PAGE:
Minister for Justice Alan Shatter has told garda sergeants and inspectors that their association is doing a disservice to the force by presenting itself as a protest movement.

Minister Shatter told the AGSI at its annual conference in Sligo this evening that both it and the Garda Representative Association have lost their way and lost sight of the specific purposes which they were formed.

The association accused the minister of telling lies about garda station closures, a claim which the minister rejected.

He said it was not possible to consult with every individual in relation to station closures which he described as an operational decision made by the Garda Commissioner which he would not second guess.

The AGSI opened this evening with a minute's silence in memory of Detective Garda Adrian Donohoe, shot dead on duty in Co Louth in January of this year.

The garda sergeants and inspectors remained silent for a different reason when the minister arrived and told them they had lost their way.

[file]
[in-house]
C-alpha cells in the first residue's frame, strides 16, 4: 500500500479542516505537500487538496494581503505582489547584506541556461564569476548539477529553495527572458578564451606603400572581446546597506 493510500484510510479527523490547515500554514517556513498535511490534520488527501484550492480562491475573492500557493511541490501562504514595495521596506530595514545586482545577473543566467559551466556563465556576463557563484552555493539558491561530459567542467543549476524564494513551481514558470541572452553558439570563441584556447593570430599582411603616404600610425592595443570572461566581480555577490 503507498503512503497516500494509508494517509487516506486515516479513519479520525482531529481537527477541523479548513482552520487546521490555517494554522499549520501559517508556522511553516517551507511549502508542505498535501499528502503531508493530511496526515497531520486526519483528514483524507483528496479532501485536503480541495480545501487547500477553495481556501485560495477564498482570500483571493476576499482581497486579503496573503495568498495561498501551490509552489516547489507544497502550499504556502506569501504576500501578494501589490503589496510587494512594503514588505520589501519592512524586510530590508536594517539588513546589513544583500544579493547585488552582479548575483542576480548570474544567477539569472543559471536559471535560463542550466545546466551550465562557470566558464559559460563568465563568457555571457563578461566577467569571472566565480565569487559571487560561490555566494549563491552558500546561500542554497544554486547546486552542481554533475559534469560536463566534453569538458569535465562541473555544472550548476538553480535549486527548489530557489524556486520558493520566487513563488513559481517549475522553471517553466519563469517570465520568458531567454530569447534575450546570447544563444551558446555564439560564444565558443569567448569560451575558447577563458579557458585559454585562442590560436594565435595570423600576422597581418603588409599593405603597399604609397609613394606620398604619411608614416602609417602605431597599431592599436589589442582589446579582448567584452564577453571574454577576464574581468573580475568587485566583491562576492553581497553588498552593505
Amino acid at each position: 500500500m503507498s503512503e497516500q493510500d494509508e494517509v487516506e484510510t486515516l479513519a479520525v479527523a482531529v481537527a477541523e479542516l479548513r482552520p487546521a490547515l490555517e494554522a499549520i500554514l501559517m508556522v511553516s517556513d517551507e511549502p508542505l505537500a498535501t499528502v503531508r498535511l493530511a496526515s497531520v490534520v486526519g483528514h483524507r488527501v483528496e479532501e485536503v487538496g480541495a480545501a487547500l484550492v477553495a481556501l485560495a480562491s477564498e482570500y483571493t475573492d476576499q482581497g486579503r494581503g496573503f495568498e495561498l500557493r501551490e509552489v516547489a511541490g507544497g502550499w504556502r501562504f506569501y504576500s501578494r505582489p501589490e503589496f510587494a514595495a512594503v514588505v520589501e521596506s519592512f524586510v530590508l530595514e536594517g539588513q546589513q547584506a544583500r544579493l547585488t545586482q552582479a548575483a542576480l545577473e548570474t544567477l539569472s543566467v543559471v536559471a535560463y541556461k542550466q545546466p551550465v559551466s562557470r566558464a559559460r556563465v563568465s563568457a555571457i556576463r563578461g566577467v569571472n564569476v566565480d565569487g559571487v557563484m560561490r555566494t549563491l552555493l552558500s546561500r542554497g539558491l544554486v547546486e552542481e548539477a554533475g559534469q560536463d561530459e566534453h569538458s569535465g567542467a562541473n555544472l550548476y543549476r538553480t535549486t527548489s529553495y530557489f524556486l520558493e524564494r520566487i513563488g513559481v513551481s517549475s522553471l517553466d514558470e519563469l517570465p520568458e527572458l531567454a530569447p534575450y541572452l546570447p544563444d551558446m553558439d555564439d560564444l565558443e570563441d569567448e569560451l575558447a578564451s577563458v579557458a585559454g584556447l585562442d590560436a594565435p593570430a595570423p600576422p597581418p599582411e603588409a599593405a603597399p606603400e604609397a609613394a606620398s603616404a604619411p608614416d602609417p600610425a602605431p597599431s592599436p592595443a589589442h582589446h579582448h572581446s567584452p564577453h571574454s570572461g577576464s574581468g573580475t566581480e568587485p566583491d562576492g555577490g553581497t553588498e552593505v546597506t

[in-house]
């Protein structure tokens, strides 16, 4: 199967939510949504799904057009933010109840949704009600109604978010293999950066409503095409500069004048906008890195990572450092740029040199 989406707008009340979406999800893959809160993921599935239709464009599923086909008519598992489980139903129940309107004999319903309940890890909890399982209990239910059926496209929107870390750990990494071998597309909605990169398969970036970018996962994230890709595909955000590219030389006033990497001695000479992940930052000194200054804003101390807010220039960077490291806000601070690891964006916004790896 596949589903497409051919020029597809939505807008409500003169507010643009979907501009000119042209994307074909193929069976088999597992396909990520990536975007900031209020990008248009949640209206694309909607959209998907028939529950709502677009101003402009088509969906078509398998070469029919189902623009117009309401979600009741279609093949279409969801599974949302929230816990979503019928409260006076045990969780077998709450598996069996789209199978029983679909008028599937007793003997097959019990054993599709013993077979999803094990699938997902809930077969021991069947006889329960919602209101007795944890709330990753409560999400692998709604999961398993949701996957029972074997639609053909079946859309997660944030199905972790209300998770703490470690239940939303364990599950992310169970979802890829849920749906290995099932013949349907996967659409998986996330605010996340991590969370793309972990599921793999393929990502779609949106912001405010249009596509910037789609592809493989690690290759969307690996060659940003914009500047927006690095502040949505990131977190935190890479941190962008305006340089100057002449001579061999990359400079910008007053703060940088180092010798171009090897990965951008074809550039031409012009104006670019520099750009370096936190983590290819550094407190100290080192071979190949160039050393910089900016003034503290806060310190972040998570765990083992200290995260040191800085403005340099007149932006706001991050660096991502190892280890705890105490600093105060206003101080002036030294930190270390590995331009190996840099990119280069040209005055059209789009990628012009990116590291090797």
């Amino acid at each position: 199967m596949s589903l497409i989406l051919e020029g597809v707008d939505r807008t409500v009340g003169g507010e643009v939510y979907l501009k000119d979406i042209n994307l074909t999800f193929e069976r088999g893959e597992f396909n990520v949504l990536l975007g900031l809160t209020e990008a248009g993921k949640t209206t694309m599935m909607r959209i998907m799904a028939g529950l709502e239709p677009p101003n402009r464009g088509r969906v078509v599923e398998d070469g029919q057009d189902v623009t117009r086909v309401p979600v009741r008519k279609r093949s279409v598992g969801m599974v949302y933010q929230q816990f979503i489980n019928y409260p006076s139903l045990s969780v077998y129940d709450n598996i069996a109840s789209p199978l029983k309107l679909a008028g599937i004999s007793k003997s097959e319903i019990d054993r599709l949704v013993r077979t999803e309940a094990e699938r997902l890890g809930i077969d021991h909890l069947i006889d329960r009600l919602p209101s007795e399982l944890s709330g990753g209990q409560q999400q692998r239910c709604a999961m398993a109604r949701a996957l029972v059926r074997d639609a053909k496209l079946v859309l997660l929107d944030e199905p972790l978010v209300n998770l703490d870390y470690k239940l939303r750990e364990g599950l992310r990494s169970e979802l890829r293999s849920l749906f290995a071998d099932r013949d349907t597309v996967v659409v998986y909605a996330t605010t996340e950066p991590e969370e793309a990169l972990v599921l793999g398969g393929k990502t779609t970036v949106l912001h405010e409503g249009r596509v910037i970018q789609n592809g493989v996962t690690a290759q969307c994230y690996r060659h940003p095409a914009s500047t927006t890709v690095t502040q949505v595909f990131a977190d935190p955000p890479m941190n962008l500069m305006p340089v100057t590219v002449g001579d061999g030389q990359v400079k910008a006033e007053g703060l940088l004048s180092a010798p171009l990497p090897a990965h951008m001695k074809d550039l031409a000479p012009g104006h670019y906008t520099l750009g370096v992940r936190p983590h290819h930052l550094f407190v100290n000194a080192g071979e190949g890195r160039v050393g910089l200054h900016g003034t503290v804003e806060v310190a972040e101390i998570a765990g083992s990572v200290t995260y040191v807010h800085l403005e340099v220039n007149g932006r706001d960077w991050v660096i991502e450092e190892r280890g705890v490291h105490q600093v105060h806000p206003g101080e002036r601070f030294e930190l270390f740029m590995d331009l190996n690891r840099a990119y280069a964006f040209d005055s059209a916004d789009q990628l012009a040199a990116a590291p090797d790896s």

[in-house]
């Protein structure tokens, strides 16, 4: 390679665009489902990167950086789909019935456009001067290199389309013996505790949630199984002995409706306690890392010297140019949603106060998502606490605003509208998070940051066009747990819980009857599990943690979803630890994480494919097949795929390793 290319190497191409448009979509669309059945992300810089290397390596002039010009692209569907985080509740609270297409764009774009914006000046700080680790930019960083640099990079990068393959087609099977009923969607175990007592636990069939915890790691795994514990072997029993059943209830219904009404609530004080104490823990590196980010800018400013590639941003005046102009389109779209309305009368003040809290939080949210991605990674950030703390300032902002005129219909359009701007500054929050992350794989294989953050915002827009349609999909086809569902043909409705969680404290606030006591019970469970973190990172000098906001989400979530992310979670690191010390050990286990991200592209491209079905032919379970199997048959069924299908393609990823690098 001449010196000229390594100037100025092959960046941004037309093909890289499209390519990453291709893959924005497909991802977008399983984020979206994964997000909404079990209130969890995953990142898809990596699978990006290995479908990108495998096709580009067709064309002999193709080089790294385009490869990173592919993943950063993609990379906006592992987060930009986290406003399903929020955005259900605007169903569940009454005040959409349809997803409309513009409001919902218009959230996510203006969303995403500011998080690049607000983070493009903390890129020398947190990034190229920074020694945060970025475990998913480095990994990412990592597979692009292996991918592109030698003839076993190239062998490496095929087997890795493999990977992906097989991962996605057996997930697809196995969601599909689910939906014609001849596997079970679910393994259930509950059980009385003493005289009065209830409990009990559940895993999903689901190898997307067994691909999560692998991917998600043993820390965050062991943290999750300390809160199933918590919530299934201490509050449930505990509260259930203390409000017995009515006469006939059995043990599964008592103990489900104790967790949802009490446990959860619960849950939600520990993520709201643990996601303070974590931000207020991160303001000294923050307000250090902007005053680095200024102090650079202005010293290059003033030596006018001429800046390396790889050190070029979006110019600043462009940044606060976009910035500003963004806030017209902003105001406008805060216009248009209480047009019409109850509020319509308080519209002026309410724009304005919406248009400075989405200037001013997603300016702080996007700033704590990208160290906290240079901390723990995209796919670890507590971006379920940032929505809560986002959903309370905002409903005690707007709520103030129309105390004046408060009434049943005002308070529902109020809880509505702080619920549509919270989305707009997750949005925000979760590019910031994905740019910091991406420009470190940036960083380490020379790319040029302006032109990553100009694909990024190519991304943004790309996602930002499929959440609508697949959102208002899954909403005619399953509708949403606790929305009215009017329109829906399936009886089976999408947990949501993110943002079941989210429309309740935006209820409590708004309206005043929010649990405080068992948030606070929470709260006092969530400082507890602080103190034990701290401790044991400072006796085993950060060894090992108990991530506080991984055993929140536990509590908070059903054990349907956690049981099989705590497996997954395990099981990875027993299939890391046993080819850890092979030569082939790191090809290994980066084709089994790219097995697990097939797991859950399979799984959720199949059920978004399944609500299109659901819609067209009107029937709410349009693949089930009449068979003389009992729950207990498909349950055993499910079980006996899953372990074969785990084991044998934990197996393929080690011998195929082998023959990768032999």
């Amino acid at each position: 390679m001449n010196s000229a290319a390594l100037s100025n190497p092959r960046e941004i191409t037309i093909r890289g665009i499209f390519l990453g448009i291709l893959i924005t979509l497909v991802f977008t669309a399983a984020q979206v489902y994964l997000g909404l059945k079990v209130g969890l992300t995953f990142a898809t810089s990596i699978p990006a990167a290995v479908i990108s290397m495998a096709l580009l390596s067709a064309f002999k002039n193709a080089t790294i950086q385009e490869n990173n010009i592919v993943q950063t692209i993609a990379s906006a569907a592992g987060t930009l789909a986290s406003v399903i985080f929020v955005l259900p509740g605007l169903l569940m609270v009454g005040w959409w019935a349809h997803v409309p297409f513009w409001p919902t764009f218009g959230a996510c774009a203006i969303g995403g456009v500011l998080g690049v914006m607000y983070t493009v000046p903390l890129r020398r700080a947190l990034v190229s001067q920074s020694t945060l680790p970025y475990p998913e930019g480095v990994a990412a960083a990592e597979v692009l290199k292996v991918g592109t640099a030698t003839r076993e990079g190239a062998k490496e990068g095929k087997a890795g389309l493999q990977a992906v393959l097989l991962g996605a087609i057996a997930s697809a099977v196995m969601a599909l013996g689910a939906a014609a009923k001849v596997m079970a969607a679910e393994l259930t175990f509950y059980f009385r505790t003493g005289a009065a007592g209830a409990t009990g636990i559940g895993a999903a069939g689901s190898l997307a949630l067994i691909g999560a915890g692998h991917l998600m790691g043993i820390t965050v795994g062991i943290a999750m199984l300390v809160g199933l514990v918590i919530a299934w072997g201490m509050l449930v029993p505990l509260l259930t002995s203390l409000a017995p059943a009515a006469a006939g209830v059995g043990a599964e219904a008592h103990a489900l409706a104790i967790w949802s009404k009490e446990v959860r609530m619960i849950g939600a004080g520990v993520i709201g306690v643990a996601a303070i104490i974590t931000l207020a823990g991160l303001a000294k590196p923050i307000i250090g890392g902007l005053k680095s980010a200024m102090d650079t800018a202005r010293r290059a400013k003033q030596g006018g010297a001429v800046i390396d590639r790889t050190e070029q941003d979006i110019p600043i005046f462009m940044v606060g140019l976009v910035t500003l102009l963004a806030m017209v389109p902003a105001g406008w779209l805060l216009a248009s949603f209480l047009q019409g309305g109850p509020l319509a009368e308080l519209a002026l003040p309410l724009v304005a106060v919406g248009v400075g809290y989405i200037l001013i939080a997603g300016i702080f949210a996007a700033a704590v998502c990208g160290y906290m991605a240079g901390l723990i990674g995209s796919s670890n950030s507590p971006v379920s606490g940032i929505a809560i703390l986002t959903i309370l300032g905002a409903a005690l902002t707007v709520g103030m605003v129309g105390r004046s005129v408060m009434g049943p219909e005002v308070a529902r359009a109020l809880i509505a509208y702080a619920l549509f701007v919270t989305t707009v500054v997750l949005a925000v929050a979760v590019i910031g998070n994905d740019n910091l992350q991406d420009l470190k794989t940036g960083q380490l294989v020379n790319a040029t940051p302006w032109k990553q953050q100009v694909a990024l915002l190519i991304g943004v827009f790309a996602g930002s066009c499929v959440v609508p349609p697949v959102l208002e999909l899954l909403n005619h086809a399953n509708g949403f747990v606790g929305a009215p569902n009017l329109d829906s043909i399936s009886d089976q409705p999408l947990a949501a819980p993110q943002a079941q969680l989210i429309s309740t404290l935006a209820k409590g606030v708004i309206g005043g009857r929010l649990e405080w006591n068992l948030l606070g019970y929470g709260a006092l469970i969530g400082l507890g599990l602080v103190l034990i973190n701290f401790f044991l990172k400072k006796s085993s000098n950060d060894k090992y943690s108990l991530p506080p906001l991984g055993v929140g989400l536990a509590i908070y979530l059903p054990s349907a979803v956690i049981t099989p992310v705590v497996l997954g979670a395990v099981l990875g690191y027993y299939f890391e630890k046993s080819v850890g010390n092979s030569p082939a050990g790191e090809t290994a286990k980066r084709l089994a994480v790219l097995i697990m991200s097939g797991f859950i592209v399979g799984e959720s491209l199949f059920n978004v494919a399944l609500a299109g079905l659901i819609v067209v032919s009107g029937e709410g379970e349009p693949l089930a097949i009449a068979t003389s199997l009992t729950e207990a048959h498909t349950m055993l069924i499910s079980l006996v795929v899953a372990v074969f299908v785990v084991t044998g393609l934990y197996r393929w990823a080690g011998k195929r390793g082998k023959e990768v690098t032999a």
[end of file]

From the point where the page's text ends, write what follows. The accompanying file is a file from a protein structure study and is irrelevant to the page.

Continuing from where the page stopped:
His speech was not well received.

Meanwhile, the AGSI is seeking a review of Government policing policies under the current rationalisation programme.

It says station closures, increased workloads, fleet depletion and the moratorium on recruitment are damaging the force.

It wants the garda Inspectorate or another independent body to carry out a cost-benefit analysis of the Government's policies.

It is also calling for Uzi submachine guns to be reissued to all detectives and has called for all plain-clothes officers in unmarked cars to be armed.

The AGSI, which is holding its annual conference in Sligo, opposes Government cutbacks in policing, pay and conditions.

Members are also seeking legislative change to ensure that anyone arrested must provide their PPS numbers.

They also said that when a suspect spends time waiting for or consulting with their solicitor in a garda station that this should not be counted as detention time.